According to WHO's 2014 Mental Health Atlas, nearly half of the world's population lives in a country where there is less than one psychiatrist per 100,000 people.
The World Health Organisation (WHO) has advised that rich and poor countries alike must invest more in mental health care, especially during economic crises when rates of depression and suicide tend to rise.
The body added that 1 in 10 people worldwide has a mental health disorder but only 1% of the global health workforce is treating such illnesses, which are still widely stigmatized.
According to Dr. Shekhar Saxena, Director of WHO's Department of Mental Health and Substance Abuse, "the resources devoted to mental health, financial as well as human resources, remain extremely small all over the world"
Saxena also pointed out that in general, "countries that are facing serious socio-economic challenges are at a higher risk of having mental health problems within their communities,"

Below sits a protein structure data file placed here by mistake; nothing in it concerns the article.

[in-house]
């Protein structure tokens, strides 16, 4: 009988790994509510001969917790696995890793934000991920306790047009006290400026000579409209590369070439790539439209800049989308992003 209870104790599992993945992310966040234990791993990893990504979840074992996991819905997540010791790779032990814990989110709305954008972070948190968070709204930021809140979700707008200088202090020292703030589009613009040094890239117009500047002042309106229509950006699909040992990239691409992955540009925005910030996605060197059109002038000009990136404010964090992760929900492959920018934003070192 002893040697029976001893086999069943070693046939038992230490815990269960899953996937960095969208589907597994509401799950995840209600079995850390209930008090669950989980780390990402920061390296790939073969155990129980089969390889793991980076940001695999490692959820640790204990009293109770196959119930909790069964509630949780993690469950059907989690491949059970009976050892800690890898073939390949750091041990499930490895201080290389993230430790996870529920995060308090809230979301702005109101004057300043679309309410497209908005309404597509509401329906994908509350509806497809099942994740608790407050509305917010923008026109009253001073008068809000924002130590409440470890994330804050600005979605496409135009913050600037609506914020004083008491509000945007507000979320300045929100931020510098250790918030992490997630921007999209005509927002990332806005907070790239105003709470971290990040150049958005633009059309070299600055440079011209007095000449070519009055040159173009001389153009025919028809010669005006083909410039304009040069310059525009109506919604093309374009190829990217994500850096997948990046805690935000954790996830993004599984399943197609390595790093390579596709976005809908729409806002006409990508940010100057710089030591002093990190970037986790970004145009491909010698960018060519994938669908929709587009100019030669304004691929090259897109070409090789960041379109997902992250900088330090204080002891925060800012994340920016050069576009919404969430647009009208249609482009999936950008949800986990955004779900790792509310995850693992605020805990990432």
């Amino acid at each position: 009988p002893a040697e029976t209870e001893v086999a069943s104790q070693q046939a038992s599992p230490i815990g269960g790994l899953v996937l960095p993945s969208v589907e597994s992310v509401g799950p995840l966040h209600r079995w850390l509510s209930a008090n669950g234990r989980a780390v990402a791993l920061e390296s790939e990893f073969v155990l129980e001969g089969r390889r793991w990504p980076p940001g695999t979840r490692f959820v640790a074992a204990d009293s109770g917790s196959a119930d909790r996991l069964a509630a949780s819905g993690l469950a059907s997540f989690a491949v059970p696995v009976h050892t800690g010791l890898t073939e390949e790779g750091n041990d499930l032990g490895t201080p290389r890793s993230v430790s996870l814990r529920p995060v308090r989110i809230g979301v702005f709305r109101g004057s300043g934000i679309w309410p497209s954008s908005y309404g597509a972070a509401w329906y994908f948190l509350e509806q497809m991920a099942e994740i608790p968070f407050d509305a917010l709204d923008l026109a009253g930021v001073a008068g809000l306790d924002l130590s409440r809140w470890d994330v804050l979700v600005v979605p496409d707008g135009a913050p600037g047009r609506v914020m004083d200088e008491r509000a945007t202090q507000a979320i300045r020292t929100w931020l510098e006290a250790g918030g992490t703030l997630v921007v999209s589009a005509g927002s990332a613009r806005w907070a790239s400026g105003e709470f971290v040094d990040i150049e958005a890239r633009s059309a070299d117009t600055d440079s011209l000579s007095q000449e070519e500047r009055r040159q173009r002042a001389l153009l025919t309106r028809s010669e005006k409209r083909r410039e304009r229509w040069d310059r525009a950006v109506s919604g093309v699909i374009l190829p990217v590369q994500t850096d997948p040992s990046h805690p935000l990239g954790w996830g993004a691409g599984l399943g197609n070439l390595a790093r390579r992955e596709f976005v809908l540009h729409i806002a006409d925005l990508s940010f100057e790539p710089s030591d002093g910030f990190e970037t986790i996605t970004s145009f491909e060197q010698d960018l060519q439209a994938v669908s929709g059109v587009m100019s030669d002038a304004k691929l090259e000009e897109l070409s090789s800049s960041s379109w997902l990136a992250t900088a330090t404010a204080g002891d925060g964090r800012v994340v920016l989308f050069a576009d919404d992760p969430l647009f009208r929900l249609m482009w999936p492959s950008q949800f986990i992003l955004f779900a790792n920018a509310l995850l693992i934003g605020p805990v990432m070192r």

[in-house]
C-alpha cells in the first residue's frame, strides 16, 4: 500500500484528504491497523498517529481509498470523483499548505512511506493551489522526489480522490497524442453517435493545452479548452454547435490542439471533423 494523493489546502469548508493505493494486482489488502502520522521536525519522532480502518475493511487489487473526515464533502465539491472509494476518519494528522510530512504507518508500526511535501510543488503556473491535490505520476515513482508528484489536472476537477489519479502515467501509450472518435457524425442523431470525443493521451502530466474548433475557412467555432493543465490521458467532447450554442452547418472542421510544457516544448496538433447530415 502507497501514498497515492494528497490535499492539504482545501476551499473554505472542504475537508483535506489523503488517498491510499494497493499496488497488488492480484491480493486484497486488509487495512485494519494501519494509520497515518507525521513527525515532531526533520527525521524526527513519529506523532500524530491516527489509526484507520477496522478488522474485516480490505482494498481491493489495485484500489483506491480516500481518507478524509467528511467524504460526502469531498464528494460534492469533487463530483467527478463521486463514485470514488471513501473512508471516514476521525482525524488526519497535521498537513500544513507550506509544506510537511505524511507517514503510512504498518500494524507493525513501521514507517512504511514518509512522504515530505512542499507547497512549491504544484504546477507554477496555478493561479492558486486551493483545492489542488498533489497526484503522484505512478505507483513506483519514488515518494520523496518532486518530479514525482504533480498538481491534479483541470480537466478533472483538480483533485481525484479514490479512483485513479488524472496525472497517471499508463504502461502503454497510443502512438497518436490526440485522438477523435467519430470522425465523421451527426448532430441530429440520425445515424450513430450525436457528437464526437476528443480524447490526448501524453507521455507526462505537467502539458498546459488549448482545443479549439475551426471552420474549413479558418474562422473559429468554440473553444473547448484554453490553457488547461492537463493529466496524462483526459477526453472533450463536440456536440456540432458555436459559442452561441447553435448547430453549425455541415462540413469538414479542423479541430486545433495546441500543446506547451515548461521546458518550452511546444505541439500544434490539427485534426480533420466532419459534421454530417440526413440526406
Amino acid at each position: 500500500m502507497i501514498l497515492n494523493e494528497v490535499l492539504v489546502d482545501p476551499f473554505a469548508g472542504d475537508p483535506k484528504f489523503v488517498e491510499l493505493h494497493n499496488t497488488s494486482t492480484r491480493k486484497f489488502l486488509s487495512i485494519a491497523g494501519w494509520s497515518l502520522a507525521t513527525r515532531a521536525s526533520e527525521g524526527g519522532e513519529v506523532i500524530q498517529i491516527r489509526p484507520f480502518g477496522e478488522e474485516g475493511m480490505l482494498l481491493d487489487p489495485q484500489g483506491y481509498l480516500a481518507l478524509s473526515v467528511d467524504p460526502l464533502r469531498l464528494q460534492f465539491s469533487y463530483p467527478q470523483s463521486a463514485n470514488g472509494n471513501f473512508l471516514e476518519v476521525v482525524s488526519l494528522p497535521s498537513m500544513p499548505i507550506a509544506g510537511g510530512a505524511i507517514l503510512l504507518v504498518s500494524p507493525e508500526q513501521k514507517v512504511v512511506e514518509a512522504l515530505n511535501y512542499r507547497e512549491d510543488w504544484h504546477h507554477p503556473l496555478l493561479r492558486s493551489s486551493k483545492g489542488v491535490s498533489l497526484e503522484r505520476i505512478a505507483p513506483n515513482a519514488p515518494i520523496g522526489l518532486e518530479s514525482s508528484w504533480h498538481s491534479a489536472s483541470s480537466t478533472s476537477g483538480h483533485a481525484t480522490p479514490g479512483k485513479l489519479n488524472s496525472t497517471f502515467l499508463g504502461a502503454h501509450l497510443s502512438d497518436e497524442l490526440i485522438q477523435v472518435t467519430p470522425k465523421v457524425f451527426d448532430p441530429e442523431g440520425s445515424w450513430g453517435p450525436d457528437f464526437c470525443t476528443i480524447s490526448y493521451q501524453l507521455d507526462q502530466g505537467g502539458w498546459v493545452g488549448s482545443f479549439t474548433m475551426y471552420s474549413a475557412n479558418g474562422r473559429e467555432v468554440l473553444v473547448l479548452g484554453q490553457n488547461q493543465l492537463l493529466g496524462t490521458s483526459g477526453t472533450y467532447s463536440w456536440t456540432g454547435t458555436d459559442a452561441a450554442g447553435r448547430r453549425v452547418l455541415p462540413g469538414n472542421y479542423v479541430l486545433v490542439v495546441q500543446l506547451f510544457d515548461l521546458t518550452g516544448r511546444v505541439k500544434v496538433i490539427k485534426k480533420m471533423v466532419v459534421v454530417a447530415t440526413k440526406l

"The rate of depression and the rate of suicide actually do increase significantly for countries that are suffering from economic downturn. These are precious loss of life which a country should protect by maintaining the mental health care that is due to these people during these times of stress."
According to WHO's 2014 Mental Health Atlas, nearly half of the world's population lives in a country where there is less than one psychiatrist per 100,000 people, while in high-income countries the rate is one per 2,000.
"The prevalence of depression, anxiety, post-traumatic stress disorders and drug abuse vary significantly more between different societies and there are some cultural factors for that," Saxena added.